Which smoke alarm should you buy – ionisation, optical or heat alarm? Find out how to choose the best smoke alarm for your home.
Good smoke detectors warn you early when there’s a real fire and give you time to escape, but shouldn’t go off every time you burn the toast.
There are three types of alarm – including two varieties of smoke alarms, and a heat alarm. Read on for more information about the different types of alarm and how to decide which is best for your home.
How much do you need to spend to buy a good smoke alarm?
According to Which? Best Buy tests of smoke alarms show that you don’t have to spend a fortune to get great value. However, you will get some extra features if you buy a pricier model, such as a 10-year battery, an emergency light or even smoke alarms that link wirelessly to each other.
What’s the best type of smoke alarm for my home?
Ionisation smoke alarms
Ionisation alarms ionise the air between two electrodes. These are positively and negatively charged, creating a small current inside the chamber. Smoke particles change the balance of the current. When this happens, a signal is sent to the integrated circuit and the alarm sounds.
These alarms are more sensitive to smaller particles of smoke produced by the flaming stage of fires than optical alarms, and more easily triggered by cooking – causing false alarms.
Pros: Can suit dustier areas, such as lofts, the area near your bathroom or rooms where people smoke.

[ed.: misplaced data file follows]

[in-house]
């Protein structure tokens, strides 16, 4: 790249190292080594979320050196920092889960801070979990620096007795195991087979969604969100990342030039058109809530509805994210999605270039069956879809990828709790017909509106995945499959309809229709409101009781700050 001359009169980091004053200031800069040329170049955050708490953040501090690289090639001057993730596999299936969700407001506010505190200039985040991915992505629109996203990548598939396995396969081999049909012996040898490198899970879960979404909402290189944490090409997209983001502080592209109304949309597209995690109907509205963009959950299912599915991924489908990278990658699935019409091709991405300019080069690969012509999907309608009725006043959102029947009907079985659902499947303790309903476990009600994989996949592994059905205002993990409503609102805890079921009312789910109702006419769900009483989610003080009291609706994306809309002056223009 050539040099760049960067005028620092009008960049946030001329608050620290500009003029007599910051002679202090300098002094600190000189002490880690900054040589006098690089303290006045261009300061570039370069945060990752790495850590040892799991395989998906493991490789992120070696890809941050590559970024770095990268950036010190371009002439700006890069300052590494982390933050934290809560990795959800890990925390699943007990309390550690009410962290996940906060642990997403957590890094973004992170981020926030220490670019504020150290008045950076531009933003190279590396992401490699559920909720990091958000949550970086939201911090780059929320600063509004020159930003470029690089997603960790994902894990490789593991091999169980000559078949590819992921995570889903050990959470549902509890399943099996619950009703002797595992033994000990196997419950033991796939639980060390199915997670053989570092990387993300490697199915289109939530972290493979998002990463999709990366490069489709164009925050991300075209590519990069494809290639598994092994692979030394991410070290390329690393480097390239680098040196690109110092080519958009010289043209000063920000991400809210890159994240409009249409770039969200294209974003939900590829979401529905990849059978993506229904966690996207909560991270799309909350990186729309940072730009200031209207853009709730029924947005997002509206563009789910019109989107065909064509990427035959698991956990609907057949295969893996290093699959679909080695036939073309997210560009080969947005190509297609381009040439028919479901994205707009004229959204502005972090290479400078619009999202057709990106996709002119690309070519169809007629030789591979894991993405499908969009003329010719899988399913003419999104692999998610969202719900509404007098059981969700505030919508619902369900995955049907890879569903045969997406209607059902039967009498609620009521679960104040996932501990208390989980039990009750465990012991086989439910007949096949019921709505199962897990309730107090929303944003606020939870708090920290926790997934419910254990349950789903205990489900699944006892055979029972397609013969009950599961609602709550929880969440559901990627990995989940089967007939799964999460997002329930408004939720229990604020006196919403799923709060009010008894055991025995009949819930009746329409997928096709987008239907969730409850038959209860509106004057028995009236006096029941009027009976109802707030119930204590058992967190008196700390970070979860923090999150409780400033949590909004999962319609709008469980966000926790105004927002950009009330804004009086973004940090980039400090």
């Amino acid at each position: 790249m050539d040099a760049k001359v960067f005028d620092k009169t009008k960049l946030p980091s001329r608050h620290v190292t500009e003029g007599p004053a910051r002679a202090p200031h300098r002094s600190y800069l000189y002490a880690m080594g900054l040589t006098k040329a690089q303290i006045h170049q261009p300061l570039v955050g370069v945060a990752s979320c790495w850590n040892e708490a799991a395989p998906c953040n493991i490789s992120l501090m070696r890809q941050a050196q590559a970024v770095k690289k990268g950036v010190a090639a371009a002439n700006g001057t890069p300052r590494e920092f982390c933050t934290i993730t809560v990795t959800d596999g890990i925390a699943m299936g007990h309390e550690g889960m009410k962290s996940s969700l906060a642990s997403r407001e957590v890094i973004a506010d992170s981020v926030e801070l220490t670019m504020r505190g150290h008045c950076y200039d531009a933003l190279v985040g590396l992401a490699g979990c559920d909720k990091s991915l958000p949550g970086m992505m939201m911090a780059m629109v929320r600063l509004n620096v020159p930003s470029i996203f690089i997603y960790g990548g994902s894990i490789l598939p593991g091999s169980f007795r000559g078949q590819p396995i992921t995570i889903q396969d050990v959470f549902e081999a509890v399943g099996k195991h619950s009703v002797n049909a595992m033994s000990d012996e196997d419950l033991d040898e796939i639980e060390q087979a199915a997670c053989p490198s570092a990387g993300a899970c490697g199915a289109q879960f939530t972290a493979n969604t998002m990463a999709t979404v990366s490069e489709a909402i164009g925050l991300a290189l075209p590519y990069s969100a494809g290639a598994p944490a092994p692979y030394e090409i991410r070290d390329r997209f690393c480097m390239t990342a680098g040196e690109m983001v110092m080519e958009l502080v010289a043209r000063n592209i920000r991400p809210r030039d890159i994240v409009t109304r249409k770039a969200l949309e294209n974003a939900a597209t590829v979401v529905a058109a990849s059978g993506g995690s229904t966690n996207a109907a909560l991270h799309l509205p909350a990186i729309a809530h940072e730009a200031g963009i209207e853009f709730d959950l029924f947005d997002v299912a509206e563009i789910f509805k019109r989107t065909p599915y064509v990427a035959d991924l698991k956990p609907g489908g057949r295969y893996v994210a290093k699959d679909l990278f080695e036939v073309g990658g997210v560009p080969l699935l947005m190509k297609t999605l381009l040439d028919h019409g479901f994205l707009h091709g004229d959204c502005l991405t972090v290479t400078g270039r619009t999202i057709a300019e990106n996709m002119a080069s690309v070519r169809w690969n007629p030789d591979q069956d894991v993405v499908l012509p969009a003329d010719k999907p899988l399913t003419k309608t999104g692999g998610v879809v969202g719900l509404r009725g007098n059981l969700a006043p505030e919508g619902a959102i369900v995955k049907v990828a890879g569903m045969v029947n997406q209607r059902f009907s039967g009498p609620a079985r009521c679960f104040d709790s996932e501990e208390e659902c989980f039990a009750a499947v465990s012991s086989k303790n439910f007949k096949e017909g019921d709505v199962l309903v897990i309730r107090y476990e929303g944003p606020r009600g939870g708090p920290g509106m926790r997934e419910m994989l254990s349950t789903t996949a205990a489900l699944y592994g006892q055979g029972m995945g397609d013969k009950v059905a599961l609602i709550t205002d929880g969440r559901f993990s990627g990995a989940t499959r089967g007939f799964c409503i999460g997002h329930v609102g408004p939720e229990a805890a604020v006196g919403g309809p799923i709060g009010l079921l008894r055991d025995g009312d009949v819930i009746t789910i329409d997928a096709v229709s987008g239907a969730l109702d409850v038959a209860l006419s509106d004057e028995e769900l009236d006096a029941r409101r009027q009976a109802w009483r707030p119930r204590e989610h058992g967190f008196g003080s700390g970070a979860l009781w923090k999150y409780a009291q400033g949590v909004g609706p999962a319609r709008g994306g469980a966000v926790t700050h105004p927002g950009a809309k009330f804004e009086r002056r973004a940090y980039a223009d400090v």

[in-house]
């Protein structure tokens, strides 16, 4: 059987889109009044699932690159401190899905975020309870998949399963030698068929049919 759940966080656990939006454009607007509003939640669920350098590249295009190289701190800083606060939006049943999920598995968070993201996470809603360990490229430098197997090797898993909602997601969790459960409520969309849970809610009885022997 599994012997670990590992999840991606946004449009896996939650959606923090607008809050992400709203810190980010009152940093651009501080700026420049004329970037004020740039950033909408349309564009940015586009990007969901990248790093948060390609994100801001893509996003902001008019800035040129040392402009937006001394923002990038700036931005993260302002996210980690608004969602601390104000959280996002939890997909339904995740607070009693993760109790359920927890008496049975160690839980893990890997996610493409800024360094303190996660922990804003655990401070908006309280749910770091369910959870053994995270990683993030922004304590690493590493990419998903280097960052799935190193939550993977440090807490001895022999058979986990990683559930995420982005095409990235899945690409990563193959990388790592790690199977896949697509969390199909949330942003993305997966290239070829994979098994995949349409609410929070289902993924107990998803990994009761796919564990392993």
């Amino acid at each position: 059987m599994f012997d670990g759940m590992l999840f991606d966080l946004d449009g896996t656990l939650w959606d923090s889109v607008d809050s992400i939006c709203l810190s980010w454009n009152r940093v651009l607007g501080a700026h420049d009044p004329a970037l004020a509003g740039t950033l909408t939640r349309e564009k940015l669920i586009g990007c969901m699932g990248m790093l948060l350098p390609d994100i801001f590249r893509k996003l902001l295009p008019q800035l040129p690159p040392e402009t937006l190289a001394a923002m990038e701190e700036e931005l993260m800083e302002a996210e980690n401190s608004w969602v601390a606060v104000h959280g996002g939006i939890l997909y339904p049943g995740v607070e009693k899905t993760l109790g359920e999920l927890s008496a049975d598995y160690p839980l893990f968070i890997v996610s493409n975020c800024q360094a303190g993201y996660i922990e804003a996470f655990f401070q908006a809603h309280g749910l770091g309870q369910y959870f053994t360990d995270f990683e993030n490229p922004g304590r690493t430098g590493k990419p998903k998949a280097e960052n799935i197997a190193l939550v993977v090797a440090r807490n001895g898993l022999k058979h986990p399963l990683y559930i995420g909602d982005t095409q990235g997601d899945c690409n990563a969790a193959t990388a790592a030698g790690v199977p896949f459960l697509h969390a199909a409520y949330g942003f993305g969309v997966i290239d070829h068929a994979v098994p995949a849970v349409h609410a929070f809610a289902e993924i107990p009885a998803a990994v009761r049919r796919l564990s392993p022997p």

Cons: They shouldn’t be placed too near to kitchens because of false alarms.
Optical smoke alarms
Optical (or photoelectric) alarms are light sensors. They contain an infra-red LED which, every few seconds, pulses a beam of light into the sensor chamber to check for smoke particles.
As smoke enters, the infrared light is scattered onto the photodiode light receptor, triggering an alarm. They detect the larger smoke particles from slower smouldering fires.
Pros: Good for bedrooms, landings and hallways, and near to kitchens as they aren’t as prone to false alarms from cooking.
Cons: Not so good for dusty areas, such as lofts, or steamy areas such as bathroom landings.
What are the other types of safety alarm available for the home?
Heat (thermal) alarms detect heat (hot air) instead of smoke. The alarm is triggered when the temperature within the sensor chamber reaches over 58 degrees Celsius – generally when a fire is well established. You can put them in kitchens and garages because they’re not prone to false alarms from cooking or exhaust fumes. But they are slower to respond than smoke alarms .
A carbon monoxide detector or CO detector is a device that detects the presence of the carbon monoxide (CO) gas in order to prevent carbon monoxide poisoning.
In order to ensure that your home has maximum protection, it’s important to have a CO detector on every floor, make sure they are installed at least five feet from the ground.
A flood detector a device used to help prevent water damage within your home, when a leak occurs and the water comes in contact with the flood sensors, an alarm is triggered. These are best placed near washing machines or similar appliances as well as water pipes.
What battery should I put in my smoke alarm?
If you buy a battery-powered smoke alarm (rather than a mains-powered one), you’ll need to decide whether you want one with a replaceable 9-volt battery, or a ‘long-life’ or 10-year battery. The latter are pricier when you buy for the first time, but you won’t have to factor in the expense of replacement battery costs. You should replace a 9-volt battery in your smoke alarm whenever you need to, or at least annually.
What additional features do smoke alarms have?
CAVIUS manufacture a wide range of fire safety products, including smoke and heat alarms. For more information on our safety products, click here.
To speak to our team, call: 0330 999 0019